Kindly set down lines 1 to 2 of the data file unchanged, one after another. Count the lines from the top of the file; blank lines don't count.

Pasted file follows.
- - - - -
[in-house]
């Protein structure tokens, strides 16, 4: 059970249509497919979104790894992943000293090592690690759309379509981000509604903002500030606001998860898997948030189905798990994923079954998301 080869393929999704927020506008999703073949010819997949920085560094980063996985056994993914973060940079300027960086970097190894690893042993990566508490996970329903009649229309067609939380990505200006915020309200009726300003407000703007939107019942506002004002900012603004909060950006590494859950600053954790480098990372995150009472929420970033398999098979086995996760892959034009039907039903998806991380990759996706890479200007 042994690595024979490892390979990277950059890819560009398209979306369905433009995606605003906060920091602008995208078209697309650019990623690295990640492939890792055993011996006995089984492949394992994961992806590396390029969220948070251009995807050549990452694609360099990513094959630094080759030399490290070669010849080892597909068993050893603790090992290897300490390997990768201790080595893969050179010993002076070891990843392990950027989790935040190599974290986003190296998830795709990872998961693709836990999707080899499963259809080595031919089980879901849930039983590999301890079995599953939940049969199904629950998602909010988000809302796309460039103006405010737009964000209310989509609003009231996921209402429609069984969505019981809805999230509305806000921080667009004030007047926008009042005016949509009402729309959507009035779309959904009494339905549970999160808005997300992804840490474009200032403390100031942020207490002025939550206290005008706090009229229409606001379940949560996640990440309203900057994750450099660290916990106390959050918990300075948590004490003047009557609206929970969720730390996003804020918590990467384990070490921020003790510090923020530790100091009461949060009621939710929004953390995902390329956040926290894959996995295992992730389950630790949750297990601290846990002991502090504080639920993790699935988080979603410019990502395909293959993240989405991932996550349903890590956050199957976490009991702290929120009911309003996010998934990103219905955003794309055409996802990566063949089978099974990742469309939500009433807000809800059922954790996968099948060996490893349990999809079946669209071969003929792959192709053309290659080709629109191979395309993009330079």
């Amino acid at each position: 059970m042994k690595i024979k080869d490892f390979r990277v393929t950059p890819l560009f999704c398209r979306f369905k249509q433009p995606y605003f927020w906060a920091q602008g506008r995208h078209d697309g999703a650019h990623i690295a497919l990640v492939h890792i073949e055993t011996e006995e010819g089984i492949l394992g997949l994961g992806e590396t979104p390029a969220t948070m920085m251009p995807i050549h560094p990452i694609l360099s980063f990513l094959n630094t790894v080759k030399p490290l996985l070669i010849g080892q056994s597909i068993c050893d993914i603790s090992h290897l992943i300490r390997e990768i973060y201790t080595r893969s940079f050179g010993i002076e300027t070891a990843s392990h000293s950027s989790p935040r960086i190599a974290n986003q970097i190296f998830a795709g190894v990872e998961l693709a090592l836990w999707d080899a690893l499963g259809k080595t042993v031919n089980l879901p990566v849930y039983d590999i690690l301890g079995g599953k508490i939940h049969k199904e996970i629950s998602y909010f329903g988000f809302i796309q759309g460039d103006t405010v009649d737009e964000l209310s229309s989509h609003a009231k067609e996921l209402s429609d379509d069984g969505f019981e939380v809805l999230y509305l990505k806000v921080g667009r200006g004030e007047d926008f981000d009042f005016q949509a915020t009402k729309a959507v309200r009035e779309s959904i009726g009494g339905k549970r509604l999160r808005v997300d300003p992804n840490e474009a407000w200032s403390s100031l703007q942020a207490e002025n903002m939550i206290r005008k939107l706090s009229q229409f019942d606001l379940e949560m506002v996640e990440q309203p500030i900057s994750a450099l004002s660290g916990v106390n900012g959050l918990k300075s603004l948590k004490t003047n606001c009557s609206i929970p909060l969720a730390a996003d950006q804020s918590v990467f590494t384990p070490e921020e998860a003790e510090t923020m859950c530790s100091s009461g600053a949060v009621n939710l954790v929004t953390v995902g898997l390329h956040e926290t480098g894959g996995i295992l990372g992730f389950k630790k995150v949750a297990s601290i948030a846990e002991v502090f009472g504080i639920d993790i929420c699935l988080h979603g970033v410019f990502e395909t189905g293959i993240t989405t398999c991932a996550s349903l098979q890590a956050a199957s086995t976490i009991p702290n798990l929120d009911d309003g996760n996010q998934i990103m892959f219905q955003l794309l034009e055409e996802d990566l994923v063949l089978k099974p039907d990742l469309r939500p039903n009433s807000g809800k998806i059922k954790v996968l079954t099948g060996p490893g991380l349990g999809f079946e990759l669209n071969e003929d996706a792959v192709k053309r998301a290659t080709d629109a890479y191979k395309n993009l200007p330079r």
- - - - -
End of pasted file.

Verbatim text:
[in-house]
């Protein structure tokens, strides 16, 4: 059970249509497919979104790894992943000293090592690690759309379509981000509604903002500030606001998860898997948030189905798990994923079954998301 080869393929999704927020506008999703073949010819997949920085560094980063996985056994993914973060940079300027960086970097190894690893042993990566508490996970329903009649229309067609939380990505200006915020309200009726300003407000703007939107019942506002004002900012603004909060950006590494859950600053954790480098990372995150009472929420970033398999098979086995996760892959034009039907039903998806991380990759996706890479200007 042994690595024979490892390979990277950059890819560009398209979306369905433009995606605003906060920091602008995208078209697309650019990623690295990640492939890792055993011996006995089984492949394992994961992806590396390029969220948070251009995807050549990452694609360099990513094959630094080759030399490290070669010849080892597909068993050893603790090992290897300490390997990768201790080595893969050179010993002076070891990843392990950027989790935040190599974290986003190296998830795709990872998961693709836990999707080899499963259809080595031919089980879901849930039983590999301890079995599953939940049969199904629950998602909010988000809302796309460039103006405010737009964000209310989509609003009231996921209402429609069984969505019981809805999230509305806000921080667009004030007047926008009042005016949509009402729309959507009035779309959904009494339905549970999160808005997300992804840490474009200032403390100031942020207490002025939550206290005008706090009229229409606001379940949560996640990440309203900057994750450099660290916990106390959050918990300075948590004490003047009557609206929970969720730390996003804020918590990467384990070490921020003790510090923020530790100091009461949060009621939710929004953390995902390329956040926290894959996995295992992730389950630790949750297990601290846990002991502090504080639920993790699935988080979603410019990502395909293959993240989405991932996550349903890590956050199957976490009991702290929120009911309003996010998934990103219905955003794309055409996802990566063949089978099974990742469309939500009433807000809800059922954790996968099948060996490893349990999809079946669209071969003929792959192709053309290659080709629109191979395309993009330079």